Washington has apparently rediscovered a legitimate part of the immigration debate, one often treated as the untouchable third rail of the issue—birthright citizenship for children of illegal aliens and foreign visitors. Currently, the United States seems to grant citizenship to all children born to parents who are unlawfully in the United States—a practice followed by virtually no other modern nation. The practice raises a problem in principle because it runs against our deep respect for, and valuation of, citizenship.
Birthright citizenship for children of illegal aliens and foreign visitors is integral to the immigration policy debate because of what is often called the “anchor-baby” problem. Many feel it is inhumane to deport violators of immigration laws with minor children who are legally American citizens. Estimates of the number of people illegally in the U.S. with children born in the United States vary greatly, but most estimates suggest at least several million—far too many to deport even if the federal government began meticulously enforcing its immigration laws.
Since the United States tried offering a general amnesty in 1986, the size of the unlawful population has steadily grown and while it has dipped in recent years, it still is over three times what it after the 1986 amnesty. Yet, an even more telling fact comes from a recent survey of patients from a Dallas-era hospital, which indicated “70 percent of the women who gave birth at Parkland hospital in the first three months of 2006 were illegal immigrants. These Hispanic women had been having their babies at Parkland without much attention until the recent debate over illegal immigration.”
We don’t envision or advocate taking citizenship away from anyone. Yet it makes sense in principle and in policy to remove this incentive for individuals who, in the future, wish to come to and unlawfully work and reside in the United States. Recently, Sens. Mitch McConnell (R–KY) and Lindsey Graham (R–SC) have suggested doing just that by starting a Constitutional process to modify the 14th Amendment (adopted in 1868), which has been incorrectly interpreted by many to justify the claim of birthright citizenship to children of parents who are illegally inside the United States or are temporary visitors. The Fourteenth Amendment grants citizenship to all those “born or naturalized in the United States, and subject to the jurisdiction thereof,” which everyone agrees excludes the children of diplomats and an 1884 Supreme Court case said excluded many others who did not owe their primary allegiance to the United States.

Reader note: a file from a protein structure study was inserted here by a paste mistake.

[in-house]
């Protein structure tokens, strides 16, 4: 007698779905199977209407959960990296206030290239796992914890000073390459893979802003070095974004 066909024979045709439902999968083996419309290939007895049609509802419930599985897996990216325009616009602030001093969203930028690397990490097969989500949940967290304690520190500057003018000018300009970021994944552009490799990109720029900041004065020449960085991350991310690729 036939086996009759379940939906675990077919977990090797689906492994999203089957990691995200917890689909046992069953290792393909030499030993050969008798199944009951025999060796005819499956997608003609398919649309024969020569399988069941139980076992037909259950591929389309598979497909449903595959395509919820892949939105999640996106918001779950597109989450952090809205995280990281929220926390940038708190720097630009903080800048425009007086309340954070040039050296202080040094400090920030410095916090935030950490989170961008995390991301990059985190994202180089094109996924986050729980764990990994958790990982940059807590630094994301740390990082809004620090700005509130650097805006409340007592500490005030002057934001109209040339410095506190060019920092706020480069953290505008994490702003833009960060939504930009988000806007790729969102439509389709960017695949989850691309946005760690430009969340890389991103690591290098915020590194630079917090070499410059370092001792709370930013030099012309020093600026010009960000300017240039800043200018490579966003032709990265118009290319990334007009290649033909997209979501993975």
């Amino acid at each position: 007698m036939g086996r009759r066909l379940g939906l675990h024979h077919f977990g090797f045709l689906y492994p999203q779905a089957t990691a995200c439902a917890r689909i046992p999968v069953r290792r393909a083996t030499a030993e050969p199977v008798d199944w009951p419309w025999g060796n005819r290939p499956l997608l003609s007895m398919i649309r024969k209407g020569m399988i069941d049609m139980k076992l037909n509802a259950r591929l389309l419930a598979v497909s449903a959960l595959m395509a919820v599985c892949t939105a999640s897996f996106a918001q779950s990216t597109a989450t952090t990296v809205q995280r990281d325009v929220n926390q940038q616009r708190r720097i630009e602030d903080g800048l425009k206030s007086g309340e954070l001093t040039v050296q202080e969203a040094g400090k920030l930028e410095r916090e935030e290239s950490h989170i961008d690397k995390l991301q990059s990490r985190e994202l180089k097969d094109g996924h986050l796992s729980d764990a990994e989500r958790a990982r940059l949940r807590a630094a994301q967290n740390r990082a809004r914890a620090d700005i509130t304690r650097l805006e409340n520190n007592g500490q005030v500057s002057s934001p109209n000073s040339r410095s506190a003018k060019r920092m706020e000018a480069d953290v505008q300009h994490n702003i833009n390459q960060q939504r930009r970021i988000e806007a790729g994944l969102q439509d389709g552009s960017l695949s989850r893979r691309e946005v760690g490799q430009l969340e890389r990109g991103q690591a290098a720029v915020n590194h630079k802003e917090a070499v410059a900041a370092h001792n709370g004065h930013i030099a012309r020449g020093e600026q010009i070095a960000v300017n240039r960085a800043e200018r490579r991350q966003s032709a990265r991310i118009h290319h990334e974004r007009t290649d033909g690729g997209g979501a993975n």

According to one press report, Sen. Russ Feingold (D-WI), who chairs the subcommittee with jurisdiction over the issue, said in a statement yesterday that he has no plans to consider a constitutional amendment. “We can and should address the problem of illegal immigration head-on without amending the Constitution[.]”
Feingold is right, but he is wrong to suggest that clarifying birthright citizenship to exclude children of illegal aliens and foreign visitors can’t be part of that legislative agenda. There is a sound legal argument to be made that the 14th Amendment was widely misinterpreted in an 1898 decision (the same era as Plessy) and that Congress can legislate on this issue without further amending the Constitution. In fact, Heritage first made that argument in 2005 in The Heritage Guide to the Constitution. As we have previously argued, clarifying the citizenship issue is a necessary element of immigration reform. Going forward, resolving this issue should be part of a responsible sequence of reforms and a real honest strategy to fix America’s flawed immigration system and broken borders.
America is a sovereign nation. And deciding who comprises the commonwealth is one of the most fundamental components of sovereignty. Abdicating the right to decide issues of citizenship is not a mark of America’s generosity—it is an abdication of the basic responsibilities of sovereignty.